In the highly conventionalized setting of a classroom in NYU’s Silver Center for Arts and Science sits Efraín Rozas. Rozas is currently teaching a course called “The Art of Listening,” which introduces a small classroom of students to approach music in a new light. Between challenging Western normalities and bringing in case studies of music from every genre and area of the world, his class looks to not only deconstruct the piece of music itself, but also the history, events and thought processes that went into creating it.
Rozas has been experimenting with these ideas for much of his professional and intellectual life; his work in the classroom is just scratching the surface of his creative projects. A majority of what he brings to NYU’s campus and students is inspired from his personal inquiries and work. Between an experimental salsa band by the name of La Mecánica Popular, a radio show based in Lima and robot-oriented projects of music and artificial intelligence, Rozas solidifies his interests and curiosities through a diverse array of undertakings.
The overarching glue that ties together all of his work, no matter how unconventional or crazy it may seem, is his experimentations with technologies, Latin-American cultural background and ability to have his curiosity pioneer whatever questions linger in his mind.
Rozas was born and raised by a middle class family in Peru. Music was a natural calling for him from a very early age, and it quickly translated into a passion for music in his older years and, most recently, his intellectual work. He obtained his PhD and has been a teacher’s assistant many times before. However, this school year marks the beginning of his role as a professor.
Within the classroom, Rozas hopes to teach students how to use music as a vessel to explore and figure out the deeper questions surrounding humanity. He wants students to find themselves asking new questions every class and getting lost in the abstract thought of the course’s themes. Class discussions within the course have ventured from Beyoncé’s Super Bowl performances and the song “We Are The World” to African rituals of possessed tribe members and notions of cyborg feminism. With each case, the students, guided by Rozas’ findings and questions, elaborate on the socially constructed world and try to figure out what broad notions of freedom and interconnectedness amongst humans have to do through various art forms and ideologies.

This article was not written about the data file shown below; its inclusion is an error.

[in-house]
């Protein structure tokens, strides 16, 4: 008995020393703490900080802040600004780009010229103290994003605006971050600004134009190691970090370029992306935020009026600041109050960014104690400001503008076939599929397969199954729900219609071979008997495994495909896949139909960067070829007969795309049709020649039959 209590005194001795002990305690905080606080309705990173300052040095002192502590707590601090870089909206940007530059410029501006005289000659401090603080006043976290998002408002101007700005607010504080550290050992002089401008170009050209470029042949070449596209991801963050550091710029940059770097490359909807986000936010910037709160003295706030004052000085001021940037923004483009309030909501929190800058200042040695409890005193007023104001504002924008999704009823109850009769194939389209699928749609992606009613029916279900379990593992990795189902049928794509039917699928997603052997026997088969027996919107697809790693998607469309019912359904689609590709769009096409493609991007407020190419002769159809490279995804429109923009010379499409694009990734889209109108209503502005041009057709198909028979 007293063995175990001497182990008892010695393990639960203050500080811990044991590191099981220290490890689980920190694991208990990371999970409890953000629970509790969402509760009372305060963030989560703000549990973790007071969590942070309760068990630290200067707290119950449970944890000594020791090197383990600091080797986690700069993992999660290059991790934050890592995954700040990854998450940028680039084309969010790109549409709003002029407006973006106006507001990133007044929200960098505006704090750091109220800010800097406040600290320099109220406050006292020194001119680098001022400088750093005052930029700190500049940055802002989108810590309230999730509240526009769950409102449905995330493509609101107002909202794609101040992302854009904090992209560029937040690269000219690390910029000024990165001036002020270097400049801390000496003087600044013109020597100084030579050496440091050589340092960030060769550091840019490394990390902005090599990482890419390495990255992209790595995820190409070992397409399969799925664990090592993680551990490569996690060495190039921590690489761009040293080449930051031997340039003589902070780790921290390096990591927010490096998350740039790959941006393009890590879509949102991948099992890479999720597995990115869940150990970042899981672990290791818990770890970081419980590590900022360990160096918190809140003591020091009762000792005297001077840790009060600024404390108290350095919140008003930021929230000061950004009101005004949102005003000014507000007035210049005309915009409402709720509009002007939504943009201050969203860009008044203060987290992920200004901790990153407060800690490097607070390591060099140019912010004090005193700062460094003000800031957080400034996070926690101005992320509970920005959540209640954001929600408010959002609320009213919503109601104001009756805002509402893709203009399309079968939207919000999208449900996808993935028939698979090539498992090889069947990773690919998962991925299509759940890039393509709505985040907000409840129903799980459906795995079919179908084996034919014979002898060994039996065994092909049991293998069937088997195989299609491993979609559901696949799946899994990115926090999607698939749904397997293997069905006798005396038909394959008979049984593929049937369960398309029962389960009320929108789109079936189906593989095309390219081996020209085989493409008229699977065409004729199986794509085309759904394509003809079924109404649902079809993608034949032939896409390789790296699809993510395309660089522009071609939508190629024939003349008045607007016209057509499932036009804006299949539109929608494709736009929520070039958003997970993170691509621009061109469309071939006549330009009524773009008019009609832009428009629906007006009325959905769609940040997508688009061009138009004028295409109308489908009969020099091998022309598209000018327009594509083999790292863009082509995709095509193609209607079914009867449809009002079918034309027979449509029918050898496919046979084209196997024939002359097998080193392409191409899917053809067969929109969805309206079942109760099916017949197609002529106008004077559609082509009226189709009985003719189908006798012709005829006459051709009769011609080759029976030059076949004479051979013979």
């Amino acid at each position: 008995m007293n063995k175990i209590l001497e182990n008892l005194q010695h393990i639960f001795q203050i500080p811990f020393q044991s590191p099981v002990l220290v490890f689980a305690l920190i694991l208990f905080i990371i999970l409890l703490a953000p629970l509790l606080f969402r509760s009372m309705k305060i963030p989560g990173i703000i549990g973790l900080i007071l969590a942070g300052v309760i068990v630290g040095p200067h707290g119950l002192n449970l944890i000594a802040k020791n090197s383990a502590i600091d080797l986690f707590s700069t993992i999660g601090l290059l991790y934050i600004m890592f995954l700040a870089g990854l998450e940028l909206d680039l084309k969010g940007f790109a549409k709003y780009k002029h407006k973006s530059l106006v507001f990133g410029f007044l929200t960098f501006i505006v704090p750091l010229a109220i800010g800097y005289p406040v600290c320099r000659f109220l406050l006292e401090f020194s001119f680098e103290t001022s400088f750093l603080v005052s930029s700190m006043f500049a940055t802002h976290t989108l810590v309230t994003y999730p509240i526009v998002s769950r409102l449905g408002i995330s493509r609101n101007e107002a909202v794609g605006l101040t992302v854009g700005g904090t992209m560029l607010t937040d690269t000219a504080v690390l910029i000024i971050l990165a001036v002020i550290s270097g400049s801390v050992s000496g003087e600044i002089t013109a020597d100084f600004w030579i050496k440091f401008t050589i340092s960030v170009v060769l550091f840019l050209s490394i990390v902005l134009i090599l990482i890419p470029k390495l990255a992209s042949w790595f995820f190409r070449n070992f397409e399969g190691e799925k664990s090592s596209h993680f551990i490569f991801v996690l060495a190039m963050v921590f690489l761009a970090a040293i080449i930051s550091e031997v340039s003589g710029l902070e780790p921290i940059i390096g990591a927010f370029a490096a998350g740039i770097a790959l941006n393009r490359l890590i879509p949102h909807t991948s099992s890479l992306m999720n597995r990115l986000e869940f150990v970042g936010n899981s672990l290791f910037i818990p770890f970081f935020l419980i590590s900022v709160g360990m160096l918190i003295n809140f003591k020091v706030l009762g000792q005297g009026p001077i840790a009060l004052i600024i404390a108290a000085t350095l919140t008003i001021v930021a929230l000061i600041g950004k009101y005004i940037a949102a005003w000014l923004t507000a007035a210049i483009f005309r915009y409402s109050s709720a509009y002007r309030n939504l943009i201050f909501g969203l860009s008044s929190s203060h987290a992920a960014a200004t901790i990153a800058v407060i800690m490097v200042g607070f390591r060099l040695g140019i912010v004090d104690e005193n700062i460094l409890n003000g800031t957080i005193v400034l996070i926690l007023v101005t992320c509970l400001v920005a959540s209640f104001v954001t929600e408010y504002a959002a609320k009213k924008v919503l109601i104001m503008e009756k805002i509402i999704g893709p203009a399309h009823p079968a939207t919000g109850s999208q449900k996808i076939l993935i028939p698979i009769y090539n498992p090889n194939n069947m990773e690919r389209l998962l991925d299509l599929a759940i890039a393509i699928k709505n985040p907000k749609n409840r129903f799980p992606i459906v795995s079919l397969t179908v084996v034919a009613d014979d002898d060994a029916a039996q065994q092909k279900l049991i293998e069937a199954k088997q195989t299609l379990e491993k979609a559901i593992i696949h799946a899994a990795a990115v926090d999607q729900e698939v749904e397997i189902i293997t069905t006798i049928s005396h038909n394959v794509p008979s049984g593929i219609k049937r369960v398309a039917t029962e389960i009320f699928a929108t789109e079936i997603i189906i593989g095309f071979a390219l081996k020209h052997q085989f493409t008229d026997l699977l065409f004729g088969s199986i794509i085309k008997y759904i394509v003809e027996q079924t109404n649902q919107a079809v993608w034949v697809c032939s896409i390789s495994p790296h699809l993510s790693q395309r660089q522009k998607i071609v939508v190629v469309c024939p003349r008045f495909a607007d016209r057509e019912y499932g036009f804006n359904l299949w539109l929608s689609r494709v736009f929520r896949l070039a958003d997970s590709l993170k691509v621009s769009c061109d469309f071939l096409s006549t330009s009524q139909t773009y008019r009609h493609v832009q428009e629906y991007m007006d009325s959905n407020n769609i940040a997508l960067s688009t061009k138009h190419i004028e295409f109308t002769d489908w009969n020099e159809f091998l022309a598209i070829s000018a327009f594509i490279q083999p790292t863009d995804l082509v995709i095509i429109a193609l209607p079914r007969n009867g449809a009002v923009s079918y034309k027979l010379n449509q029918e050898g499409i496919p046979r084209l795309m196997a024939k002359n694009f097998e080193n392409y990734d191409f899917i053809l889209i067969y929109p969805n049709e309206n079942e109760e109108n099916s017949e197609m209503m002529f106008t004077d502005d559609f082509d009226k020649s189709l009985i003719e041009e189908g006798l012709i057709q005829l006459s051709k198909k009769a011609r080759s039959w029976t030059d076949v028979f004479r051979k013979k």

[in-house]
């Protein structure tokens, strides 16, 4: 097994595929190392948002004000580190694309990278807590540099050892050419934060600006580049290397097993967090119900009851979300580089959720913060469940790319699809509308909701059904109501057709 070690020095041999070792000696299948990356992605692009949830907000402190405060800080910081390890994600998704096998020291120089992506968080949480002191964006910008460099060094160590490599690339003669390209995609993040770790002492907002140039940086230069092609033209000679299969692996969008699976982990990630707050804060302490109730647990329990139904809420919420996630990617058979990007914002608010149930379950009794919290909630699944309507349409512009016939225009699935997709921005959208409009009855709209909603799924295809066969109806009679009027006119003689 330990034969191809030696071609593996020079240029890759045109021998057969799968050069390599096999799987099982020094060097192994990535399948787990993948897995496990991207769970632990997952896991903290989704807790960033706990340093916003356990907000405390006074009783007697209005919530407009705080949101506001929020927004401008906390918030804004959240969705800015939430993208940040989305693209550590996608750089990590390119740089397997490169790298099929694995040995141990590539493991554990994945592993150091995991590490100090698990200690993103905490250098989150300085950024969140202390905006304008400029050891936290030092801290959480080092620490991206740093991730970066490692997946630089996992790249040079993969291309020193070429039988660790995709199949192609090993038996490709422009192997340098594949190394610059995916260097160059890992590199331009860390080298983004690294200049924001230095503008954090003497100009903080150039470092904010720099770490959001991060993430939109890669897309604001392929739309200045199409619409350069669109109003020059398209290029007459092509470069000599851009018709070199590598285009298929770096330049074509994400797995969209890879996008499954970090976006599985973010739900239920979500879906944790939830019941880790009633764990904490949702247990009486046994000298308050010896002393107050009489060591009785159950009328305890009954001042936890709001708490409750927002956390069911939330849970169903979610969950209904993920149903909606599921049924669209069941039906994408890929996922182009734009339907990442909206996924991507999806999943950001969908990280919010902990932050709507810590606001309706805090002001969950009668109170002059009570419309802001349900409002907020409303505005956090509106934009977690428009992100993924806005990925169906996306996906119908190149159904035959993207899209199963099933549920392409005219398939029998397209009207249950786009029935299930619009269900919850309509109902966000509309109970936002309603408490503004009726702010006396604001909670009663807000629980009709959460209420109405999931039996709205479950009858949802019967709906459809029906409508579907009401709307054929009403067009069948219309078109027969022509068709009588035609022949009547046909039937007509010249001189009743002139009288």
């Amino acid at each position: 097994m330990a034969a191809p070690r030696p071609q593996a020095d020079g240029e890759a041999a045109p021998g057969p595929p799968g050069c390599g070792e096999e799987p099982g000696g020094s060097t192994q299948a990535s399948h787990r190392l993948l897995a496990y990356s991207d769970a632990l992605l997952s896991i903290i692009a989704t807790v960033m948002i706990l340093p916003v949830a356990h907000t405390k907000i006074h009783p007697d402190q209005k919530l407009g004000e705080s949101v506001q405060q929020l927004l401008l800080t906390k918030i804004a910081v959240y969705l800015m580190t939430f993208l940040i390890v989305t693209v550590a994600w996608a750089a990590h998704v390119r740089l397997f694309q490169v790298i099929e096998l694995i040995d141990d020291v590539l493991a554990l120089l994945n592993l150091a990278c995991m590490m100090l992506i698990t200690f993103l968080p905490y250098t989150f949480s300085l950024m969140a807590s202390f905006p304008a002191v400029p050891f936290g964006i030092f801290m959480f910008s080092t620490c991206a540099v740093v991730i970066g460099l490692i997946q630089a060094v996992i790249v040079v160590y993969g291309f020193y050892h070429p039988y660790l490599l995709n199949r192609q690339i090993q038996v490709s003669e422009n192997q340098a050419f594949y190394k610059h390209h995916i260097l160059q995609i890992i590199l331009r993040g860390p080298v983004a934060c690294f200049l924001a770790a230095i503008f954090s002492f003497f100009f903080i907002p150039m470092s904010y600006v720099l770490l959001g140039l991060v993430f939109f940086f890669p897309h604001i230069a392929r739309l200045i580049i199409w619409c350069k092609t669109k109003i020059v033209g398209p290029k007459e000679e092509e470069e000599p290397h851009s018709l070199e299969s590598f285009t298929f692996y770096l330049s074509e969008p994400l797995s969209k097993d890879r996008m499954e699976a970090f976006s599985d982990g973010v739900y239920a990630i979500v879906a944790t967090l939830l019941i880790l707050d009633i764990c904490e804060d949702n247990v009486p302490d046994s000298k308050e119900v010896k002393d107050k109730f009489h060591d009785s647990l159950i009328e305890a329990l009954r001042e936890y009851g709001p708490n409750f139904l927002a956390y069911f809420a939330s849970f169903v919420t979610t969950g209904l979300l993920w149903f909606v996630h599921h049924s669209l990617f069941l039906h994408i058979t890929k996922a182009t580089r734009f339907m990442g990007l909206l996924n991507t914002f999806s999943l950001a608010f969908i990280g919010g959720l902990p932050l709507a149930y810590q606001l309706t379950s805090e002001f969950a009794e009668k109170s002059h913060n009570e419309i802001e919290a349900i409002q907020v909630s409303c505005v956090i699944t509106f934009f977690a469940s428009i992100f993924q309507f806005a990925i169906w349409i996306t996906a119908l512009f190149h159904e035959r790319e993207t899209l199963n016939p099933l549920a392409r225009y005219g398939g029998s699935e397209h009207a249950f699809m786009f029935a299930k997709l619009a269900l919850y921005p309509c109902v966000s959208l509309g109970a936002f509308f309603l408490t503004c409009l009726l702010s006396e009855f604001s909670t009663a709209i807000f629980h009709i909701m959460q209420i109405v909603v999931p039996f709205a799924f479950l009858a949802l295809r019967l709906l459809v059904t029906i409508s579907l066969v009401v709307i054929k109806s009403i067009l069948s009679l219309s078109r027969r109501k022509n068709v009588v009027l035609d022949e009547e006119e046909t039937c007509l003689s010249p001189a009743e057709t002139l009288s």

The world catalyzes many questions about how we got to where we are today, and Rozas is approaching omit these questions and deconstructing them through their relation to music. From exposing how social constructs dominate our Western-oriented epistemologies to sharing his interest in polyrhythmic music and collective trances, Rozas is an unconventional thinker in an overly conventional school environment. His approach to learning is nothing short of frustrating yet eye-opening with the mind-boggling theories students find in his course.
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